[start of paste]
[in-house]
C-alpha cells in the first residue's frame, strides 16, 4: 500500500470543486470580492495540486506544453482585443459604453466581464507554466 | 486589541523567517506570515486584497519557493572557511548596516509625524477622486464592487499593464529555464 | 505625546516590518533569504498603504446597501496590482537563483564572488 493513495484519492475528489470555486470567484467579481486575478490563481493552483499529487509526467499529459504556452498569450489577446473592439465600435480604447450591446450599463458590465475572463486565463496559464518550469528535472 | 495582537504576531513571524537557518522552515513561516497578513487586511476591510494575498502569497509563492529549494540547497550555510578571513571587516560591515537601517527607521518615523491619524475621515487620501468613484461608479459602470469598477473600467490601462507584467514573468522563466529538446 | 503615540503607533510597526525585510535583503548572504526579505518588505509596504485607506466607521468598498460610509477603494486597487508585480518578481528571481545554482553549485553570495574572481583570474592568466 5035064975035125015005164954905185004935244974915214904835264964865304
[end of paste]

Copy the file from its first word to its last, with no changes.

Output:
[in-house]
C-alpha cells in the first residue's frame, strides 16, 4: 500500500470543486470580492495540486506544453482585443459604453466581464507554466 | 486589541523567517506570515486584497519557493572557511548596516509625524477622486464592487499593464529555464 | 505625546516590518533569504498603504446597501496590482537563483564572488 493513495484519492475528489470555486470567484467579481486575478490563481493552483499529487509526467499529459504556452498569450489577446473592439465600435480604447450591446450599463458590465475572463486565463496559464518550469528535472 | 495582537504576531513571524537557518522552515513561516497578513487586511476591510494575498502569497509563492529549494540547497550555510578571513571587516560591515537601517527607521518615523491619524475621515487620501468613484461608479459602470469598477473600467490601462507584467514573468522563466529538446 | 503615540503607533510597526525585510535583503548572504526579505518588505509596504485607506466607521468598498460610509477603494486597487508585480518578481528571481545554482553549485553570495574572481583570474592568466 5035064975035125015005164954905185004935244974915214904835264964865304